Date of Award

Spring 1970

Document Type



Languages & Literature

First Advisor

Henry Burgess

Second Advisor

John Semmens

Third Advisor

Rev. Humphrey Courtney


The Merchant of Venice is perhaps one of the most controversial plays that Shakespeare ever wrote. Though written more than three hundred fifty years ago, it has received more divergent interpretations than any of Shakespeare’s plays with the possible exception of Hamlet, these divergences arise chiefly from the uncertainties resting upon and within the Character of Shylock. Interpretations of Shylock have varied widely according to the various explanations which actors and critics have given his character.

These divergent interpretations have given rise to three clearly defined conceptions of the role. The first is the conception of Shylock as a grotesquely comic figure. In this interpretation Shylock is viewed as a senile, meddling old fool, made fun of by all who surround him. Because of his senility he often talks and mutters to himself, providing much humor throughout the play. He is the nosey old man who tries to be important and enter into the active, merry world of the younger generation, who, in turn, laugh at his antics and attempts. He is never treated or taken seriously until his attack upon Antonio’s life. After Portia’s rescue of Antonio, Shylock is sent off, once again harmless and comic.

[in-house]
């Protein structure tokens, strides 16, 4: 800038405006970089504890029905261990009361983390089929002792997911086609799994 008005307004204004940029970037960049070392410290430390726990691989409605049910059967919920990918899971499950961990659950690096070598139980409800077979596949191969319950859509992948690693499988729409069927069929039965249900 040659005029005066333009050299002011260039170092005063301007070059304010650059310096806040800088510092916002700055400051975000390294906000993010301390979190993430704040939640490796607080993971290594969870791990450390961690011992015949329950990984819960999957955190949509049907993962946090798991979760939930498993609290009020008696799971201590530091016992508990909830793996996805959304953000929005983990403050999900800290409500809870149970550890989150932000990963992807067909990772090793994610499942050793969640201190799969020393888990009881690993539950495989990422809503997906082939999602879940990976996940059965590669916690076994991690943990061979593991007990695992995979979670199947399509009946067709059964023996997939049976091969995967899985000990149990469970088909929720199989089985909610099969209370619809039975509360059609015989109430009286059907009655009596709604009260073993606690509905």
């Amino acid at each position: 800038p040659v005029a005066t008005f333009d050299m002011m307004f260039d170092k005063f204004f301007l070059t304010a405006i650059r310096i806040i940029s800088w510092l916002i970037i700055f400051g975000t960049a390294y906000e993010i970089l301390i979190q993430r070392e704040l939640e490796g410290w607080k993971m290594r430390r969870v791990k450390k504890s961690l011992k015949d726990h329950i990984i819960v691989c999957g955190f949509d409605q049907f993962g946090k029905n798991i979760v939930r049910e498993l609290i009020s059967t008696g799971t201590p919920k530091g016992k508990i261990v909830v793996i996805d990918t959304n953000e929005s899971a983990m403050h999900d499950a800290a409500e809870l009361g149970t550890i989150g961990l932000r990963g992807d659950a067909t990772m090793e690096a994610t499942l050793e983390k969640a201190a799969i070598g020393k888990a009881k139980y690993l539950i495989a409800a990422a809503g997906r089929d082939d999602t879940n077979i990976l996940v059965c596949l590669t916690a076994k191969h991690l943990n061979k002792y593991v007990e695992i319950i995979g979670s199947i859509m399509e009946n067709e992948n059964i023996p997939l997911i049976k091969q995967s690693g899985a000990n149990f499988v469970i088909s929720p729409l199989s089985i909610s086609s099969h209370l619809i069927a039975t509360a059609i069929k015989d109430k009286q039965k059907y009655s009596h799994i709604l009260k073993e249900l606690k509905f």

The second interpretation paints Shylock much as Christopher Marlowe portrayed Barrabus in The Jew of Malta. He is treated unsympathetically as the embodiment of cruelty and malice. Shylock is greedy and merciless, caring only for himself, his revenge and his money. He is not human, possessing only animal instincts and passions. He reigns supreme as a malignant and vengeful villain. This is the Shylock who gave his name its conventional meaning.